* GRIND’r Elizabeth T. Gray, Jr., and Elisabeth Lewis Corley’s project has been accepted by UNC’s Process Series:

Using texts from a poem cycle by contemporary poet Elizabeth T. Gray, Jr., World War I period texts ranging from poetry to trench songs to military instruction manuals and field maps; Geomancy: Divination by Geography, a performance piece for poetry, dance, and multimedia, explores how those actions morph into ritual, how our sense of safety depends on our deepest connections.

​* Asheville Poetry Review‘s Luke Hankins, BCP’s Ross White and Win Bassett, and friend Rose McLarney all will have new work in The Southern Poetry Anthology, Vol. VII: North Carolina (Texas Review Press, eds. William Wright, Jesse Graves, and Paul Ruffin).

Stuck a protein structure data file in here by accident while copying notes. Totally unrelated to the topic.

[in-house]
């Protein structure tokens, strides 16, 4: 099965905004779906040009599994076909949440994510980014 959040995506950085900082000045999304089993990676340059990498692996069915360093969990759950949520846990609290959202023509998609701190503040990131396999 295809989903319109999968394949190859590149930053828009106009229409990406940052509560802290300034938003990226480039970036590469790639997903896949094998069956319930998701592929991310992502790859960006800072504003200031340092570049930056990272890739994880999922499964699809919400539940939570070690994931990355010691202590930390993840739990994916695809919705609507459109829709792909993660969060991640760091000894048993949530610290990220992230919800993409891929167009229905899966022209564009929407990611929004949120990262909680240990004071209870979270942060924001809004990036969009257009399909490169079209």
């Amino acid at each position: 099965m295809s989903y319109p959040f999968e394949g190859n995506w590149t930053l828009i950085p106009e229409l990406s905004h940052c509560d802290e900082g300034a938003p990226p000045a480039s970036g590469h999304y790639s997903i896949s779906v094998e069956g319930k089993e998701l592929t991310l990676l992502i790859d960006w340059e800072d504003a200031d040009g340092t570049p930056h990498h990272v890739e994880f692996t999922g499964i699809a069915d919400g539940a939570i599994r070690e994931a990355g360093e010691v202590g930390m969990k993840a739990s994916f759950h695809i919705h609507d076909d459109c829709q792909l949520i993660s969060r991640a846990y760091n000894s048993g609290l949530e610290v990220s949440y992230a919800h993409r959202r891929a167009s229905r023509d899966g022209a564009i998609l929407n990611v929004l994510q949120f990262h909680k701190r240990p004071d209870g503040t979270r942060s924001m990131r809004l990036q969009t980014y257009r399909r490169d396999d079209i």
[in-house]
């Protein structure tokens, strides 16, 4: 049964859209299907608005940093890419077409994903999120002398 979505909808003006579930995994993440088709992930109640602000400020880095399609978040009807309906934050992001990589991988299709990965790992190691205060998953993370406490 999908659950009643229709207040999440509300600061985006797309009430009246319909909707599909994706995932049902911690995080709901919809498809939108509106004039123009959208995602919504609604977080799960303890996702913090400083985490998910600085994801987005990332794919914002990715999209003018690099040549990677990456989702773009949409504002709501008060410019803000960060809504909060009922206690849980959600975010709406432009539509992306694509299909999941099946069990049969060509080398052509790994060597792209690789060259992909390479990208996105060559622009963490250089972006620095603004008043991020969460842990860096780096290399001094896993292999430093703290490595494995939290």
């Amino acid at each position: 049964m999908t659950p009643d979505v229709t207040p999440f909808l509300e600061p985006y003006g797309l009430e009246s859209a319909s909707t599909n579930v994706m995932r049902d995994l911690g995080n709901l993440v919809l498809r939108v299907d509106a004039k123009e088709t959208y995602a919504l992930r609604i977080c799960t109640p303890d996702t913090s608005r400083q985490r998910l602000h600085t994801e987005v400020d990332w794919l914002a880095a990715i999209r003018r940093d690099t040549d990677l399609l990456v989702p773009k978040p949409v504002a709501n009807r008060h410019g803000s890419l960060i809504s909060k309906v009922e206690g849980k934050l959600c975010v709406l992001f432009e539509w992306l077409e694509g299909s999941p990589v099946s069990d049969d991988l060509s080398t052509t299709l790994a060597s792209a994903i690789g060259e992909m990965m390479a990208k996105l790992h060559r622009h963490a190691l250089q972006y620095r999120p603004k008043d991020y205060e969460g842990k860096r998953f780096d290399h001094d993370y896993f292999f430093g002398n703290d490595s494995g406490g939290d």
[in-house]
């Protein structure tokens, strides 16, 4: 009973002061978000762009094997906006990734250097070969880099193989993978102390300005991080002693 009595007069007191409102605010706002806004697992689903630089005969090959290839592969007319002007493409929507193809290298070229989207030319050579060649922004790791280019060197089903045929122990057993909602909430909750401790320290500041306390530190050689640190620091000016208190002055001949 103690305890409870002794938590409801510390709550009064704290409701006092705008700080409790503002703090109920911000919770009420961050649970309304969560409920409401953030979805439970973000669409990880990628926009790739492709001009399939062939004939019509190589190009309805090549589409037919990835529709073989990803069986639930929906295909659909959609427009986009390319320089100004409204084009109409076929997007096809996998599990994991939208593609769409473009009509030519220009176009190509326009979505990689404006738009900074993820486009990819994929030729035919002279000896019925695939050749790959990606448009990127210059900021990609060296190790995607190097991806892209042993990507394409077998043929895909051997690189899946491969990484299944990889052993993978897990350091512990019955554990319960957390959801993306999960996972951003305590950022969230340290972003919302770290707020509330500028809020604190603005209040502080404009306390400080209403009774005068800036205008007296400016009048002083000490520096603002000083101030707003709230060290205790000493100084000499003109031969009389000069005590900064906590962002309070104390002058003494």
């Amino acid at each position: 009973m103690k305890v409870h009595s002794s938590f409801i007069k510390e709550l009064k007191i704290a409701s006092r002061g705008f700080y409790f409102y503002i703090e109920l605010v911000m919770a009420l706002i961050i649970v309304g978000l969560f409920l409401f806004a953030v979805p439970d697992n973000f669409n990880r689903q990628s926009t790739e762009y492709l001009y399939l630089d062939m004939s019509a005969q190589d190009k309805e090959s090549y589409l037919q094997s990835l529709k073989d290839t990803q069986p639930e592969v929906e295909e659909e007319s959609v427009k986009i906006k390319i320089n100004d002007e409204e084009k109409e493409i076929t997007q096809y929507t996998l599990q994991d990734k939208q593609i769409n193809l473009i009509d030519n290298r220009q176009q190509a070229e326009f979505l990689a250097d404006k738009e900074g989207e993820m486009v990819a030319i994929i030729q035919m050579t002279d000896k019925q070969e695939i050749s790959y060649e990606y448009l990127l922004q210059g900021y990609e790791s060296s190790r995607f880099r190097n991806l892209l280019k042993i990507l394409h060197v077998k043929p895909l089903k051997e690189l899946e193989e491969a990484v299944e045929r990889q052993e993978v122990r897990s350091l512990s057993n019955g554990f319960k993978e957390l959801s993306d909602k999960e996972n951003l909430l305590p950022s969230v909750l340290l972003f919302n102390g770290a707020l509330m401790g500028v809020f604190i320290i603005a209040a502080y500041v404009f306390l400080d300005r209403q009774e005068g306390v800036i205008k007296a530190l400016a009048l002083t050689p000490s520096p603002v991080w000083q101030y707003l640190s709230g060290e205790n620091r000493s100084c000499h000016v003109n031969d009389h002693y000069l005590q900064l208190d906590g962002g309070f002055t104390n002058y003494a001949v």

* Congrats to ​Luke Johnson who has new work forthcoming in the summer issue of The Southern Review!

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Win Bassett‘s essays have appeared in The Atlantic, The Paris Review, the Los Angeles Review of Books, and  Guernica. His stories and poems have been published or are forthcoming in  PANK, Image, Ruminate, and  The Southern Poetry Anthology seriesHe’s a former assistant district attorney and serves on the PEN Prison Writing Program Fiction Committee. Follow him on Twitter @winbassett.